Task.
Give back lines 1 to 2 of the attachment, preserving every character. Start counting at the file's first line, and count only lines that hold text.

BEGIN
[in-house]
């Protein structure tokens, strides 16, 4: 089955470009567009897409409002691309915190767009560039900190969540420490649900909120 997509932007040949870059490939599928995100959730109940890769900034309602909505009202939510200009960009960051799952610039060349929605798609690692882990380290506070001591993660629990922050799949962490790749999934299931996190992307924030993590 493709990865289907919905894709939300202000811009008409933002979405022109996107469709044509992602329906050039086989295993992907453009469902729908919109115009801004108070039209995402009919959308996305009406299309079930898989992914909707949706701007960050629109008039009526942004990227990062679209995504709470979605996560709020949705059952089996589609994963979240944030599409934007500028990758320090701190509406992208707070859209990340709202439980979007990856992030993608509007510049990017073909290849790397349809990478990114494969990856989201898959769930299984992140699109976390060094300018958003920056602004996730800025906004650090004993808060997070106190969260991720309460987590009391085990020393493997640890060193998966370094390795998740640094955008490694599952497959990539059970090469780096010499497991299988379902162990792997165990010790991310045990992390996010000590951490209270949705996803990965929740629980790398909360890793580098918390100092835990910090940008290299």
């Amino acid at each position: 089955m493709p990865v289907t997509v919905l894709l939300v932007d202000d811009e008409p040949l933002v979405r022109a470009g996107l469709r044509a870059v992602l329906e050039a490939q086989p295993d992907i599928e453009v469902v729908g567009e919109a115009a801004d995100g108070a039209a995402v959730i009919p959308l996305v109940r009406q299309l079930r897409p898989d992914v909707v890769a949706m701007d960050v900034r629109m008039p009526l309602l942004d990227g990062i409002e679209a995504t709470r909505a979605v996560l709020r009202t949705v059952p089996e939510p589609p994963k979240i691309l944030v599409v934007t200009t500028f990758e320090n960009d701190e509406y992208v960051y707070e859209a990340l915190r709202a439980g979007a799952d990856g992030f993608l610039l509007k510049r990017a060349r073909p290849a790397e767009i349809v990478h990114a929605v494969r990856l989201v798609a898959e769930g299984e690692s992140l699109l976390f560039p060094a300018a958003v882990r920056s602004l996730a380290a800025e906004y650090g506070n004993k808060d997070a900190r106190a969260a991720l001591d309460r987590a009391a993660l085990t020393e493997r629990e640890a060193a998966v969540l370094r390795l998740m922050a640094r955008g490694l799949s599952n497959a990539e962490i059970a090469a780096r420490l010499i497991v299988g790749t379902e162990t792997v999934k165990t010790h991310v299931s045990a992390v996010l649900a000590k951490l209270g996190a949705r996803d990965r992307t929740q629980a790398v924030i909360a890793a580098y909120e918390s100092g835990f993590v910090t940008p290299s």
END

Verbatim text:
[in-house]
């Protein structure tokens, strides 16, 4: 089955470009567009897409409002691309915190767009560039900190969540420490649900909120 997509932007040949870059490939599928995100959730109940890769900034309602909505009202939510200009960009960051799952610039060349929605798609690692882990380290506070001591993660629990922050799949962490790749999934299931996190992307924030993590 493709990865289907919905894709939300202000811009008409933002979405022109996107469709044509992602329906050039086989295993992907453009469902729908919109115009801004108070039209995402009919959308996305009406299309079930898989992914909707949706701007960050629109008039009526942004990227990062679209995504709470979605996560709020949705059952089996589609994963979240944030599409934007500028990758320090701190509406992208707070859209990340709202439980979007990856992030993608509007510049990017073909290849790397349809990478990114494969990856989201898959769930299984992140699109976390060094300018958003920056602004996730800025906004650090004993808060997070106190969260991720309460987590009391085990020393493997640890060193998966370094390795998740640094955008490694599952497959990539059970090469780096010499497991299988379902162990792997165990010790991310045990992390996010000590951490209270949705996803990965929740629980790398909360890793580098918390100092835990910090940008290299």